5 General Signs: Wellness Vs Relapse

When I attended a workshop at a recovery college, which a number of NHS trusts are doing in London, we focused on moving forward with our mental health problems. Moving forward doesn’t mean failing to acknowledge that you have, or ever had a mental health problem. Moving forward means learning to manage, and be in tune with your difficulties.

This also means being aware of signs that you are doing well, and signs that things are slipping away beneath you. By noticing and having an awareness it is possible to put in preventative or safety measures in order to stay safe with your mental health difficulties. I have chosen 5 general signs of wellness and relapse for my overall mental health, regardless of specific difficulties.

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Signs of Wellness:

1. Self care.
When I am well I am able to effectively look after myself day-to-day. I wash multiple times within the week. I wear clean clothes, and do household chores such as: washing my clothes, cleaning the house, and maintaining a decent level of hygiene throughout my life as a whole. This includes the smallest things too, such as, brushing my teeth, brushing my hair, and general grooming.

2. I want to be around, and engage with others.
When I am well I am able to be sociable and enjoy social situations. Not only am I able to be sociable and make conversations but I want to participate socially with those around me. If a stranger asks me a question I can give them an answer without going into a fumbling panic. In class I am able to talk to my classmates and have a laugh. I am able to meet up with my friends, and the effort doesn’t drain me of any energy reserves I had. Not only am I able to socialise but I want to. I have the desire to connect socially with people around me.

3. I prioritise eating, and eat well.
I eat. I’m not talking about non-eating disordered behaviours but also having the want to eat overall. Depression and anxiety can wreak havoc with eating habits. Despite being hungry it is easy to not bother with eating because the drive isn’t there. Previously when I was unwell I relied entirely on my partner by eating her left-overs, or she would just cook for me, otherwise I wouldn’t eat. If I did eat independently it would be whatever I could get hold of easily to fill a hole. There was no enjoyment.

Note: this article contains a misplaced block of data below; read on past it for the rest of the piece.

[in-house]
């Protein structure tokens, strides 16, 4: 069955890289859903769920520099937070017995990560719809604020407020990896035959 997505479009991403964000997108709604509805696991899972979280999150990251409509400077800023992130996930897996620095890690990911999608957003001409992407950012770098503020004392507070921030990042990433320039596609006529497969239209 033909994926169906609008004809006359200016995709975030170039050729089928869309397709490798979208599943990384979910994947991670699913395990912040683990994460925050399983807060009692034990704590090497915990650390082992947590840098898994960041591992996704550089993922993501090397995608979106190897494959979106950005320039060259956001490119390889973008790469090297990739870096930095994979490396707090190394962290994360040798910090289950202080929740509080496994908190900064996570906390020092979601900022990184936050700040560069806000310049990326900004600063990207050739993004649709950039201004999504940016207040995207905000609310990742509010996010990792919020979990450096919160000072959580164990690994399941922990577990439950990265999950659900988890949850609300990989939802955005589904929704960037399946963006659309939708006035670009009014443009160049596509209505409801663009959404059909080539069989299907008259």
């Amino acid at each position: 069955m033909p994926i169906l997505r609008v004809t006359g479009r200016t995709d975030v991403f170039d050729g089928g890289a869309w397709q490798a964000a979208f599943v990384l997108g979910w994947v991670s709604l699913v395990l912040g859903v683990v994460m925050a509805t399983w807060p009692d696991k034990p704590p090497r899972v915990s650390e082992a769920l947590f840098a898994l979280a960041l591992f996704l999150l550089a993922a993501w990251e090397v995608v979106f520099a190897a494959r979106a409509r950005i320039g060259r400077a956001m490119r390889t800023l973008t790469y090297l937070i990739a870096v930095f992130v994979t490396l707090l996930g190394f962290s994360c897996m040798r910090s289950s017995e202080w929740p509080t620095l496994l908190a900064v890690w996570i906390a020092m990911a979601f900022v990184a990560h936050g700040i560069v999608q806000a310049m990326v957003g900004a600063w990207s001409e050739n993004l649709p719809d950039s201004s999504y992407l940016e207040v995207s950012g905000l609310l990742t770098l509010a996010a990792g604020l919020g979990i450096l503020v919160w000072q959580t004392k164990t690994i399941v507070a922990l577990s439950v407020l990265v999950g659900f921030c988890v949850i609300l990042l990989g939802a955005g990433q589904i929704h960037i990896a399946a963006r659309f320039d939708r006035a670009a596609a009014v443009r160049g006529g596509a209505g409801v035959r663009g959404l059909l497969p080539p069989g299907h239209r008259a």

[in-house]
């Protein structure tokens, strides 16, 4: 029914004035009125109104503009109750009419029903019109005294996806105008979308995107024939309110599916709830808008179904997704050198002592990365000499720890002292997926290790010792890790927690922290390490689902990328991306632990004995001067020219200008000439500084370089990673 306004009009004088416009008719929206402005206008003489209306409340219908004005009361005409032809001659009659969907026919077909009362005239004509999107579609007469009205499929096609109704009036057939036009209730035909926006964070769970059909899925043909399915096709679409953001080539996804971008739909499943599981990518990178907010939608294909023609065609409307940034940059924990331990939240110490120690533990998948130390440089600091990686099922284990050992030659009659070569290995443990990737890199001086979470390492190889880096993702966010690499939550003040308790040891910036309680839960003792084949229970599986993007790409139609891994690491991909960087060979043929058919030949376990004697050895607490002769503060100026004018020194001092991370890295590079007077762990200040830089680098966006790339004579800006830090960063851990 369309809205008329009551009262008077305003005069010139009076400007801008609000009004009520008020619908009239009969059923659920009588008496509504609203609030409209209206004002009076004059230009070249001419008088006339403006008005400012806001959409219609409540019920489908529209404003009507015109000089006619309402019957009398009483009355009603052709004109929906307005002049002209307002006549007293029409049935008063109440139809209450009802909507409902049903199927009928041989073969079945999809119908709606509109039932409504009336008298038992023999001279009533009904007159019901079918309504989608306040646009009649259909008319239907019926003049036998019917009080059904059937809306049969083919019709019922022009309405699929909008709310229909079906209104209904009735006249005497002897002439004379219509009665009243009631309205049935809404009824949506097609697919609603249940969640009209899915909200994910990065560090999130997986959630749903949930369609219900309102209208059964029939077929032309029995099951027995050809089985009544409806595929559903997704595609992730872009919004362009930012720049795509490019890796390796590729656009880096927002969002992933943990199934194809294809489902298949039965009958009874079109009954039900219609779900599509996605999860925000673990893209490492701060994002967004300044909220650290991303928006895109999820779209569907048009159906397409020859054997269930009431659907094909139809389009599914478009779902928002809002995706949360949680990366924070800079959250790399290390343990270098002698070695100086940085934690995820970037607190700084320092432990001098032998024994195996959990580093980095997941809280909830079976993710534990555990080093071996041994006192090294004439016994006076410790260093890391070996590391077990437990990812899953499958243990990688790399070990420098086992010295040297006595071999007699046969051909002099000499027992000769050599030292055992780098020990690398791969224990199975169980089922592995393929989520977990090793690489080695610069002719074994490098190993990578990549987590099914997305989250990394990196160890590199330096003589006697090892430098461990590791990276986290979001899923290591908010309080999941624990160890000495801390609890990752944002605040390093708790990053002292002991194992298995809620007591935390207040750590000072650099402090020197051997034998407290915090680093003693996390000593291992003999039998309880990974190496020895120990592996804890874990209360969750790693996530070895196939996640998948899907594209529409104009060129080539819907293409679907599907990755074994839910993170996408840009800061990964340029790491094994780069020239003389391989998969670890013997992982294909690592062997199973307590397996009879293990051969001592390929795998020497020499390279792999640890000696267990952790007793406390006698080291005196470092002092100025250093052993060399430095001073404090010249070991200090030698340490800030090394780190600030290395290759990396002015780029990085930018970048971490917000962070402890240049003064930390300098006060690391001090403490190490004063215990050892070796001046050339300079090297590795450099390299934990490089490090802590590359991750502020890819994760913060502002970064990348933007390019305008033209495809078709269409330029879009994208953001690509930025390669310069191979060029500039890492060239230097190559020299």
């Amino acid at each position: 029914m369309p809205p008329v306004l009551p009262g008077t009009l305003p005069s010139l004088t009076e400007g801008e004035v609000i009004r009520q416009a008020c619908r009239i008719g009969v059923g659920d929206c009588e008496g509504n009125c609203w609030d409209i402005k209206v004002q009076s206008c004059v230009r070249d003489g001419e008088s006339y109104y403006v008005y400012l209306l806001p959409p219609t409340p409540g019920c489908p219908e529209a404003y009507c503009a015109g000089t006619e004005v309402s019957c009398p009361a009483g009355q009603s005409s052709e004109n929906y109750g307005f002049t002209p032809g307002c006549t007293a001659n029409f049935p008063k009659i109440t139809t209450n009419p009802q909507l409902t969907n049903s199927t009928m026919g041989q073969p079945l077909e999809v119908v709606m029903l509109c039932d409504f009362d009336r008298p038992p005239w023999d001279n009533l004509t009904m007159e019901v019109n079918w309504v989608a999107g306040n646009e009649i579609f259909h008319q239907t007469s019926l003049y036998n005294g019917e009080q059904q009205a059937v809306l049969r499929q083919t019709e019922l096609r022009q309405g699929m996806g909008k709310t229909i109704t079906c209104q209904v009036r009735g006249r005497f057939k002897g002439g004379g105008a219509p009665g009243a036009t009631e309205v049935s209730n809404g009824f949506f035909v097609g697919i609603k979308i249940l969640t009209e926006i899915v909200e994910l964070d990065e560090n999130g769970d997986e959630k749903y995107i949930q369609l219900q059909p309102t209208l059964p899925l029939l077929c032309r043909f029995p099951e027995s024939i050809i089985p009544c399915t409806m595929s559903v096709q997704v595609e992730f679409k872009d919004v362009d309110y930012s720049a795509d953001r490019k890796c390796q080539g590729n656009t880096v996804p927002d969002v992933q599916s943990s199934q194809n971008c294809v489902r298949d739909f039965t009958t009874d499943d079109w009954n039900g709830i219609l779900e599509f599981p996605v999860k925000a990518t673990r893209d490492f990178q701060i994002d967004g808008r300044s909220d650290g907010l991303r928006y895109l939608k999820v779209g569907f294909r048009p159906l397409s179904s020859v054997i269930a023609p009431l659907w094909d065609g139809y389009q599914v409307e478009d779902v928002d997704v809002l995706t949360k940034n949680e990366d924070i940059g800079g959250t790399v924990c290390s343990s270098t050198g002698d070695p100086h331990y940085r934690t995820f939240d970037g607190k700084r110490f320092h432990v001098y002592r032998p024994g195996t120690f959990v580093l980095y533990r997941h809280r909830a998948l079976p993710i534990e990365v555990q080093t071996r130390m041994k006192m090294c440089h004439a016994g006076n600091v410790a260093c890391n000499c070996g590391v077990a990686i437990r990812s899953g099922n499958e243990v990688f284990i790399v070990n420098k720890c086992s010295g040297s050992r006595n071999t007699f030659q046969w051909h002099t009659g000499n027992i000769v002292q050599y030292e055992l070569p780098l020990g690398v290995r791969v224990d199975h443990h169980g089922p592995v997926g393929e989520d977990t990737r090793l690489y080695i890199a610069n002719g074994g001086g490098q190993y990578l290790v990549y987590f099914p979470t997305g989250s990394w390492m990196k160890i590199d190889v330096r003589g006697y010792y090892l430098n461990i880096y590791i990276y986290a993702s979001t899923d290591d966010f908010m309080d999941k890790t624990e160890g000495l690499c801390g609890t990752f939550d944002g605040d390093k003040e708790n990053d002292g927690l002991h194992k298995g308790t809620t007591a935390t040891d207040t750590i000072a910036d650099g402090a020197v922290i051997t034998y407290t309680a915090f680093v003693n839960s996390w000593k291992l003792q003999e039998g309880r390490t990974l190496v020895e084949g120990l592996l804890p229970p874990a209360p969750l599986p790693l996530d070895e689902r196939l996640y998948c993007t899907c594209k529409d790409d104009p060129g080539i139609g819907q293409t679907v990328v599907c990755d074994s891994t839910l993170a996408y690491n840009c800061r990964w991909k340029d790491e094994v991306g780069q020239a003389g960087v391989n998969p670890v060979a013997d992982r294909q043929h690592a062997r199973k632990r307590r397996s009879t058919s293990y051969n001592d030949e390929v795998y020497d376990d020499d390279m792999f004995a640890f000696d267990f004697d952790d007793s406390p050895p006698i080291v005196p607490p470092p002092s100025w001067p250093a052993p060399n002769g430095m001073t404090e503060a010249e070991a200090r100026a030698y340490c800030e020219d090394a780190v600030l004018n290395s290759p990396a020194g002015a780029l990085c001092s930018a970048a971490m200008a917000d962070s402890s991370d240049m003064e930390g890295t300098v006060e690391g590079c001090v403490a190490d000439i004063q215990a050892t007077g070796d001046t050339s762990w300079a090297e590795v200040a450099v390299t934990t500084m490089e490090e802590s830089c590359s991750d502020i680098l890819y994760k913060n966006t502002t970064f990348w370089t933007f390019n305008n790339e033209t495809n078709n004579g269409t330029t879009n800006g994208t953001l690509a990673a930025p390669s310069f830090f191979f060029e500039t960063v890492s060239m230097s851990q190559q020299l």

4. Exercise is important.
Exercise is an important aspect of my life. I like to maintain regular exercise within my weekly routine in order to help my mental and physical health. I like to be healthy. I have a huge interest in health, hence I am now studying science with the view of studying a health related degree. When I am well I look forward to my trip to the gym, and I come back revitalised from my swim. I love the goal making, the focus and the drive that exercise gives to me. When I am well exercise gives me a real zest for living and healthfulness.

5. Having the drive to participate in life.
The overriding sign of wellness for myself is that I want to participate in life around me. I want to see exhibitions. I want to go for walks and marvel at nature. I want to engage in life, and have more of a thirst for knowledge to quench. I extend my reading list by 10 books in one go. I make lists of everything I want to do and I become a rather productive person. Not only do I look into doing such activities, but I have the energy and motivation to actually do said activities.